July 12, 2009

Don Quixote is English?

FROM-Times On Line

Tilting at Wind Farms
The Government’s plans to concentrate on wind power at the expense of other renewable energy sources could prove to be a costly mistake

If hot air could be harnessed and fed into the National Grid, the environmental rhetoric emanating from Westminster could power London. As an alternative energy source, climate change hot air would be cheap and limitless. Wind power, the great renewable energy hope of the Government, is neither cheap nor bountifulMore...
The Government’s aspiration to increase the amount of energy supplied by renewables from 2 per cent at present to 15 per cent looks increasingly fanciful. To meet its pledge, which will be restated in its Renewable Energy Strategy on Wednesday, the UK would need some 7,000 extra wind turbines. Critics already believe that these are dark Satanic turbines, blighting England’s green and pleasant land. Only a few hundred have been built in the past year, as projects have become mired in planning complaints. The great switch to wind power is a victim of a not-in-my-backyard mentality.

The cost of the move to wind is an even more serious issue. The Confederation of British Industry today says that the cost of meeting Britain’s 2030 carbon-emissions target will take the average British household bill from £1,243 today to £1,615.90. This contradicts yet another fanciful target — the pledge to eradicate fuel poverty entirely by 2016. A pensioner’s not-in-my-wallet defence against even higher fuel bills is compelling.

Britain’s energy needs must be addressed. Years of underinvestment mean that our energy supplies are in crisis, even without the threat of climate change. About 40 per cent of the UK’s power stations were built before 1975 and need to be urgently replaced. Renewed investment in the UK’s energy sector must address carbon emissions. But the setting of increasingly quixotic and contradictory targets is hampering a sensible debate on how to tackle the energy crisis. Besides, where is the evidence that wind works?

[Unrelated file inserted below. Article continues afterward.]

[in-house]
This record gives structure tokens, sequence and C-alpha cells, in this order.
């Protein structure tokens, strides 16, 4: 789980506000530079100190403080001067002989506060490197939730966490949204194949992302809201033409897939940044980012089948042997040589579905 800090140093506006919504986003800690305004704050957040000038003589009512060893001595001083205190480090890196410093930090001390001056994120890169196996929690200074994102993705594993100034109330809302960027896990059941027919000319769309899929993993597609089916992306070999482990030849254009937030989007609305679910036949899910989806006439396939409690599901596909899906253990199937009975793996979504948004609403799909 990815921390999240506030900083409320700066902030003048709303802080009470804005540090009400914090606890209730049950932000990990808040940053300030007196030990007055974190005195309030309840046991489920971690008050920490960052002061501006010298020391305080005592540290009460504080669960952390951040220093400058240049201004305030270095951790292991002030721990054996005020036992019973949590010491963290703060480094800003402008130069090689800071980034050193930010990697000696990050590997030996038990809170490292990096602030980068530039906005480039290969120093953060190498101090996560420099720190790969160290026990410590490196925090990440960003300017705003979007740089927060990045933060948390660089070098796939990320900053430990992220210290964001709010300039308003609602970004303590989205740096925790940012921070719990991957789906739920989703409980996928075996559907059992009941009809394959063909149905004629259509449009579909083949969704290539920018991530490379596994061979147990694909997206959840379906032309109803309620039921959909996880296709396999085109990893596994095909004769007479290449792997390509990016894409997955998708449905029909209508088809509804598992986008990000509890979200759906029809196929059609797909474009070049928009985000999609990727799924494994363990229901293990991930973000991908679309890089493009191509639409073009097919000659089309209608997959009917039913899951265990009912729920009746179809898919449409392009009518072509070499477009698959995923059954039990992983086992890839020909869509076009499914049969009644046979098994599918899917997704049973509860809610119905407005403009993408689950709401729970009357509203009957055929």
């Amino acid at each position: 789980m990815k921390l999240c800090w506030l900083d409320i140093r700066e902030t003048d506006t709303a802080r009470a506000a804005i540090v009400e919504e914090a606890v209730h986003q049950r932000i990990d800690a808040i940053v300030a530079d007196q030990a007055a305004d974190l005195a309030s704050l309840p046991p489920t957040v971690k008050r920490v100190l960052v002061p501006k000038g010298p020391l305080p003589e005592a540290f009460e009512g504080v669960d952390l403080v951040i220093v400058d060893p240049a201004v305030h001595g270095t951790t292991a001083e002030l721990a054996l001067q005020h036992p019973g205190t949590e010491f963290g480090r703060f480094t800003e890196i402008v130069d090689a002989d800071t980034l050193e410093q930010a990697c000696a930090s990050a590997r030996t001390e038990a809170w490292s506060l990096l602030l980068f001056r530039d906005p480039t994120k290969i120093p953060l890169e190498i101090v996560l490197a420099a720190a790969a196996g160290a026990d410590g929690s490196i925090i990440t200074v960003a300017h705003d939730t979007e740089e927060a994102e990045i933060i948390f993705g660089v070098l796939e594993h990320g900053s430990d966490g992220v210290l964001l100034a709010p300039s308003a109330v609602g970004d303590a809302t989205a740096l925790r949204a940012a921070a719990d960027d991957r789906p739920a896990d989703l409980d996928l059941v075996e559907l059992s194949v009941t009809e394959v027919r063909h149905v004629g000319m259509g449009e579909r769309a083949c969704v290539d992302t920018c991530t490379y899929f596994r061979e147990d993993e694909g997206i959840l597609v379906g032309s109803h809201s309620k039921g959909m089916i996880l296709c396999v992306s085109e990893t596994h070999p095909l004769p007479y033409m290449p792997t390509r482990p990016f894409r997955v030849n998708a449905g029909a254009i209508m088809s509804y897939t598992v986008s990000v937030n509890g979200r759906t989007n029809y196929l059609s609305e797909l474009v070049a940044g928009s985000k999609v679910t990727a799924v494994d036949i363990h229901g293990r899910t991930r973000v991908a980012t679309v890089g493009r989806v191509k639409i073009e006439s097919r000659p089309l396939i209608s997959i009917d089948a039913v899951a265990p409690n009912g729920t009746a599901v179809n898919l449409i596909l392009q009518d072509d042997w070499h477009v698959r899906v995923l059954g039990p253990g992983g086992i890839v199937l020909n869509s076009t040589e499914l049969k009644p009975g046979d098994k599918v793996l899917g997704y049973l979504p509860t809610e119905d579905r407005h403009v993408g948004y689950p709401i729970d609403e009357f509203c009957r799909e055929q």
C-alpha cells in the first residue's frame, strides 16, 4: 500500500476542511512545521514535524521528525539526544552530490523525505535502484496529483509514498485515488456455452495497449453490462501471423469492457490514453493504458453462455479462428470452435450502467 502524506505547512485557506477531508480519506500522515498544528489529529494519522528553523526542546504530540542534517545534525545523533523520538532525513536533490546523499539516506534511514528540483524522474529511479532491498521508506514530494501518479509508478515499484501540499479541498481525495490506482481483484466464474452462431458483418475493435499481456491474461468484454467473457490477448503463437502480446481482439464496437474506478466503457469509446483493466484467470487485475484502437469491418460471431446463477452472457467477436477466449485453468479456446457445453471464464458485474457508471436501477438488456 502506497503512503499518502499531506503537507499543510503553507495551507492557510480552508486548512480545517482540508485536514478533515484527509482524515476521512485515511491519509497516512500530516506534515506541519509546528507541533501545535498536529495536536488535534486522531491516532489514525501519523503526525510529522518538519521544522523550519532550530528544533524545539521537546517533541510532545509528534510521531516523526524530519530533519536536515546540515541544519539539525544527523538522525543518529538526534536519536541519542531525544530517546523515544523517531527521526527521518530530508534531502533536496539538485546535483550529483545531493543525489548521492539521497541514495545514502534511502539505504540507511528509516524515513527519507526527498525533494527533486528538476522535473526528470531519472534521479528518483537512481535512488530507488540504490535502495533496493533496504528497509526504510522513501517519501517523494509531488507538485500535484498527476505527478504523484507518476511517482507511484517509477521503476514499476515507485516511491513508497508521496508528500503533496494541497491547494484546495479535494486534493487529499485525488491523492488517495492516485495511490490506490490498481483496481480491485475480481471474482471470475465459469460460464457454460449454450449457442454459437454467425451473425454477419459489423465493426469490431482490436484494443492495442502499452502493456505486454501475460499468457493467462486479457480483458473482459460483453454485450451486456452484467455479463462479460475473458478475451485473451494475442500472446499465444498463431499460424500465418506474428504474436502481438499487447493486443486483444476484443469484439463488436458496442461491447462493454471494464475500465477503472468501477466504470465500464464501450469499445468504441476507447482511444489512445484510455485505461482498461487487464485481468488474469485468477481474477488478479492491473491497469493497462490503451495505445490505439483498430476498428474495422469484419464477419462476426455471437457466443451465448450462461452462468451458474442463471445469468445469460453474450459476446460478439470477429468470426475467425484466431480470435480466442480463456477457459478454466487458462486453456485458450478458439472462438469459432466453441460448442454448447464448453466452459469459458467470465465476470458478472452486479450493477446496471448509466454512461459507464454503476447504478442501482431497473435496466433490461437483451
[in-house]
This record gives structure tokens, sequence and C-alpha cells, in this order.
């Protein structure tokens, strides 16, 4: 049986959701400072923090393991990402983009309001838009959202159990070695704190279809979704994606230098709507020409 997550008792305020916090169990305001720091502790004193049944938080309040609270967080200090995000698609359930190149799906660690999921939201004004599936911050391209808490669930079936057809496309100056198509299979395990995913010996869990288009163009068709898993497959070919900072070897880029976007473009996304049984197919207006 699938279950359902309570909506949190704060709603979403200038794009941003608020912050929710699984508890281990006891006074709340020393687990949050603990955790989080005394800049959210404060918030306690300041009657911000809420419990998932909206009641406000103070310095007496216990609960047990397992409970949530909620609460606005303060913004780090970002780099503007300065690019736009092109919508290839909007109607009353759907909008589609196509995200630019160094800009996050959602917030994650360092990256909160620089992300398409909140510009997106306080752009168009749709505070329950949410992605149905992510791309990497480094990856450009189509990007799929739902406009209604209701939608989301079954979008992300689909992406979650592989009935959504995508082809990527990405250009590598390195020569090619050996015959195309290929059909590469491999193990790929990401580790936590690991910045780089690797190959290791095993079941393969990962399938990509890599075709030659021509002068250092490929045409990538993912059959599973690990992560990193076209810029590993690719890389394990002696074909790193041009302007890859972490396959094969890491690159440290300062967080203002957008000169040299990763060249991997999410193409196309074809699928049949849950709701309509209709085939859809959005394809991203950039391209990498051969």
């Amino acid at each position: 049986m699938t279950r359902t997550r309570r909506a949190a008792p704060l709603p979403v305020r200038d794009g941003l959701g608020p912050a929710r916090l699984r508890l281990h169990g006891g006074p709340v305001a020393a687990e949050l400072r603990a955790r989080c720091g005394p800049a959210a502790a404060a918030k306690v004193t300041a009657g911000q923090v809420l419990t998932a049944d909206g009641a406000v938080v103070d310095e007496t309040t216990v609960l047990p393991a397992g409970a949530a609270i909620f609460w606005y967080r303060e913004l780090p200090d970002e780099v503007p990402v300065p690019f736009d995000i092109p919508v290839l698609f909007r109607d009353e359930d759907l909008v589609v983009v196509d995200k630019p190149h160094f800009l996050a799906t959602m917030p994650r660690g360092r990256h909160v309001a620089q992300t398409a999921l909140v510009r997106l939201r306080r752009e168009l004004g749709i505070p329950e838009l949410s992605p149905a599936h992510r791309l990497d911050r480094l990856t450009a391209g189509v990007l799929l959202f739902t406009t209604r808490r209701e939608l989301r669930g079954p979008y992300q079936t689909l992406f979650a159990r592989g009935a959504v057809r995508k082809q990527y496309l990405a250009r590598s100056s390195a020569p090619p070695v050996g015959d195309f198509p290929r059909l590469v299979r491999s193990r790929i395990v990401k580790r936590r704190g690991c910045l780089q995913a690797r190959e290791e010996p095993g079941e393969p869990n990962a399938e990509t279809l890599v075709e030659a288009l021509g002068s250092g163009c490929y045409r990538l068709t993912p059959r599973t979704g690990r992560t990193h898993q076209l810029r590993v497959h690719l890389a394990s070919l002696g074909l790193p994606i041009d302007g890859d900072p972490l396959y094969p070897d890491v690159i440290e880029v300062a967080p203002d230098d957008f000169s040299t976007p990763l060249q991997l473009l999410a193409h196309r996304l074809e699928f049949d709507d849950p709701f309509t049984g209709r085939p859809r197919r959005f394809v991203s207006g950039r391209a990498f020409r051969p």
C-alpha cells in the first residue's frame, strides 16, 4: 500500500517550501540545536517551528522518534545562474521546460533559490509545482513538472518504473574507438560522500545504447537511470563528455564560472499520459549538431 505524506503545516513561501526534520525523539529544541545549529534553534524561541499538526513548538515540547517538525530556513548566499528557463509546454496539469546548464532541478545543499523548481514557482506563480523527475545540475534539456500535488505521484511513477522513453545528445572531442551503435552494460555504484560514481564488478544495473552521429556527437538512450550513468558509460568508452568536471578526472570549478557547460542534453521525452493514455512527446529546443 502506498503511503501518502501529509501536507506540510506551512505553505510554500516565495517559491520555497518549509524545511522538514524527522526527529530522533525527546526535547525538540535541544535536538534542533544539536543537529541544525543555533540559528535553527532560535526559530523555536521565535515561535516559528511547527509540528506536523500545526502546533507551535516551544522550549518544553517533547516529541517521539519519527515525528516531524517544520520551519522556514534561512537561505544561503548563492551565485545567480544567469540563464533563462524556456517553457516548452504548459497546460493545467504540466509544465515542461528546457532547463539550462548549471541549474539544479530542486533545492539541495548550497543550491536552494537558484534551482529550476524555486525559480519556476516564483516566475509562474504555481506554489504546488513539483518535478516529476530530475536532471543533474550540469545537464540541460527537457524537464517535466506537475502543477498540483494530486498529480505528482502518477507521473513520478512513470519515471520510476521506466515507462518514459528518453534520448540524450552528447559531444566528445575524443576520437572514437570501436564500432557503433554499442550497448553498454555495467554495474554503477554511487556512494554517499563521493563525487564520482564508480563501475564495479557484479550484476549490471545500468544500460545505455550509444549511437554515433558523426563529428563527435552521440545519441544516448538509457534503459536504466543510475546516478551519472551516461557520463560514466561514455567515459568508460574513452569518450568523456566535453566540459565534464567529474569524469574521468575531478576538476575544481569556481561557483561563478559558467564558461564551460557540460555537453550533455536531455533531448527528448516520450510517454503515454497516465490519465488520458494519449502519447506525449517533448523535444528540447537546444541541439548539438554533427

In an address to the Royal Society in May, Professor Jack Steinberger, a Nobel prize-winning director of the CERN particle physics laboratory in Geneva, said that wind power was an uneconomic waste of resources. His is not a lone voice.

Any solution to the energy crisis must be firmly grounded in principles of economic law. The problem with wind is not just its refusal to co-operate reliably with the needs of the National Grid, but that it remains expensive. A new gas-fired station in Pembroke will cost £1 billion. It would cost six times as much to build a wind farm capable of generating similar power.

Left to the market, wind power would remain a niche element in our energy supply. No sane energy company would, while fossil fuels are still plentiful, voluntarily opt for a more expensive, less reliable energy source. The drive to wind will require a huge injection of public cash, and a new interventionist policy in a hitherto liberal energy market. But if a free market in energy would not support a wholesale switch to a ruinously expensive and volatile energy source, why should the taxpayer, or the electricity customer?

As we move to a planned energy economy which we are expected to pay over the odds for, we have the right to expect a serious, unsentimental debate on what we are paying for. Nuclear power must be brought into the centre of the planned economy, in from the cold. A wind farm producing the same amount of energy as a nuclear plant would cost up to three times as much. The Government is charging ahead with plans for wind farms, while its programme for the nuclear sector is far less ambitious. The aim is merely to replace ageing existing plants.

If the Government wants a target which is, for once, both sensible and achievable, it should aim to double our nuclear energy capacity. Nuclear may be unpopular with the green lobby, but it is still cleaner than coal and cheaper than wind.

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